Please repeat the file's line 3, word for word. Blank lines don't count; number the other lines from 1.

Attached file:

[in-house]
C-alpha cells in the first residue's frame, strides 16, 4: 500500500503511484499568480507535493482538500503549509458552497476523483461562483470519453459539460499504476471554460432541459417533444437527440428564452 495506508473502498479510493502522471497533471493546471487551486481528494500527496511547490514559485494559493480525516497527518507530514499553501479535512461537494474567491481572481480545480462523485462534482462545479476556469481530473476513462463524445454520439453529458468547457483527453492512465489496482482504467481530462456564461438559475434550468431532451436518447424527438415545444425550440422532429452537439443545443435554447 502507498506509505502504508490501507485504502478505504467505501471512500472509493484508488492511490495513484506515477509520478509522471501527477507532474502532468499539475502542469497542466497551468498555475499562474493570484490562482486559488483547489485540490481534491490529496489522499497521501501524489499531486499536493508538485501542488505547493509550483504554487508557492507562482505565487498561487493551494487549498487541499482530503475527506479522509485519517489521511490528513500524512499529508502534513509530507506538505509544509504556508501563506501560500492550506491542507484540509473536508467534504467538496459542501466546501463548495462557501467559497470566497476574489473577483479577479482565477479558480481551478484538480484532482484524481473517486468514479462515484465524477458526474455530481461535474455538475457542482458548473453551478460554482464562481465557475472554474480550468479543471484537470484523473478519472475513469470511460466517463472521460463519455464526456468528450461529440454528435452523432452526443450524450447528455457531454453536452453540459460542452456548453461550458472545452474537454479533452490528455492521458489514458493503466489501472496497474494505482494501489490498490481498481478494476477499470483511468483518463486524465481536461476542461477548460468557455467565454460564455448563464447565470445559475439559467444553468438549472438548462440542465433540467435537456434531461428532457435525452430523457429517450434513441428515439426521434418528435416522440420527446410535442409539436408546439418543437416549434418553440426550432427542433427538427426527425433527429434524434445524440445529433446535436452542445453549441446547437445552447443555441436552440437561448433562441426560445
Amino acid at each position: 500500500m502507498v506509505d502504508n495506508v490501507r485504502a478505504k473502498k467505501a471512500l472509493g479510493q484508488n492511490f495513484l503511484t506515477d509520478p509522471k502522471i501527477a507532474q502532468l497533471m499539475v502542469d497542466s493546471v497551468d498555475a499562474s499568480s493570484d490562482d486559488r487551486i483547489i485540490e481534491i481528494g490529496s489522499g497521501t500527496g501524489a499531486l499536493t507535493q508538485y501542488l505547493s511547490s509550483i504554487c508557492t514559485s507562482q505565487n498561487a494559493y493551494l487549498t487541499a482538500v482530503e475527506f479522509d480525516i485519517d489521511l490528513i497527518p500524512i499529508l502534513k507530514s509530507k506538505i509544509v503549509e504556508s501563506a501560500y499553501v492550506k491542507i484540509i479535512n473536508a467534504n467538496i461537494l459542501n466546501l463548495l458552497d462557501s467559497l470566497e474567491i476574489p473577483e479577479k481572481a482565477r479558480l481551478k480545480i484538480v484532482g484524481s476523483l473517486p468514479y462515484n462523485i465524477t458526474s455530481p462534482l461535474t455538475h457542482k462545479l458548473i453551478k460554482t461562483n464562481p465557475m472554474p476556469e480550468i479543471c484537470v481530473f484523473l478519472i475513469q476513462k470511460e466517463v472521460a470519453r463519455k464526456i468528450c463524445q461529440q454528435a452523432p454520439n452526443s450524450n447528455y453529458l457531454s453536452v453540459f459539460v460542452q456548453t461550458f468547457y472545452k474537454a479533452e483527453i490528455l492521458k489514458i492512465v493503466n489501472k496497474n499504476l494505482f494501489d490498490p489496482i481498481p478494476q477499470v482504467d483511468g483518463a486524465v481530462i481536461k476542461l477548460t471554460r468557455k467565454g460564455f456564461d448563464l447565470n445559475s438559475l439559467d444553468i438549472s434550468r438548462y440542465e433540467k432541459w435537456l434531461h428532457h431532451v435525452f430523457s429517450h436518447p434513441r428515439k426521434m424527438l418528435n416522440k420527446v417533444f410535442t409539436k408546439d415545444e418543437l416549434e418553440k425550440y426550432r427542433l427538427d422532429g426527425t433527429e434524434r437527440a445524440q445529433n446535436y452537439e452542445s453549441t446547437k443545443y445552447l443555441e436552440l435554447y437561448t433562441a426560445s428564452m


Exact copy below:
Amino acid at each position: 500500500m502507498v506509505d502504508n495506508v490501507r485504502a478505504k473502498k467505501a471512500l472509493g479510493q484508488n492511490f495513484l503511484t506515477d509520478p509522471k502522471i501527477a507532474q502532468l497533471m499539475v502542469d497542466s493546471v497551468d498555475a499562474s499568480s493570484d490562482d486559488r487551486i483547489i485540490e481534491i481528494g490529496s489522499g497521501t500527496g501524489a499531486l499536493t507535493q508538485y501542488l505547493s511547490s509550483i504554487c508557492t514559485s507562482q505565487n498561487a494559493y493551494l487549498t487541499a482538500v482530503e475527506f479522509d480525516i485519517d489521511l490528513i497527518p500524512i499529508l502534513k507530514s509530507k506538505i509544509v503549509e504556508s501563506a501560500y499553501v492550506k491542507i484540509i479535512n473536508a467534504n467538496i461537494l459542501n466546501l463548495l458552497d462557501s467559497l470566497e474567491i476574489p473577483e479577479k481572481a482565477r479558480l481551478k480545480i484538480v484532482g484524481s476523483l473517486p468514479y462515484n462523485i465524477t458526474s455530481p462534482l461535474t455538475h457542482k462545479l458548473i453551478k460554482t461562483n464562481p465557475m472554474p476556469e480550468i479543471c484537470v481530473f484523473l478519472i475513469q476513462k470511460e466517463v472521460a470519453r463519455k464526456i468528450c463524445q461529440q454528435a452523432p454520439n452526443s450524450n447528455y453529458l457531454s453536452v453540459f459539460v460542452q456548453t461550458f468547457y472545452k474537454a479533452e483527453i490528455l492521458k489514458i492512465v493503466n489501472k496497474n499504476l494505482f494501489d490498490p489496482i481498481p478494476q477499470v482504467d483511468g483518463a486524465v481530462i481536461k476542461l477548460t471554460r468557455k467565454g460564455f456564461d448563464l447565470n445559475s438559475l439559467d444553468i438549472s434550468r438548462y440542465e433540467k432541459w435537456l434531461h428532457h431532451v435525452f430523457s429517450h436518447p434513441r428515439k426521434m424527438l418528435n416522440k420527446v417533444f410535442t409539436k408546439d415545444e418543437l416549434e418553440k425550440y426550432r427542433l427538427d422532429g426527425t433527429e434524434r437527440a445524440q445529433n446535436y452537439e452542445s453549441t446547437k443545443y445552447l443555441e436552440l435554447y437561448t433562441a426560445s428564452m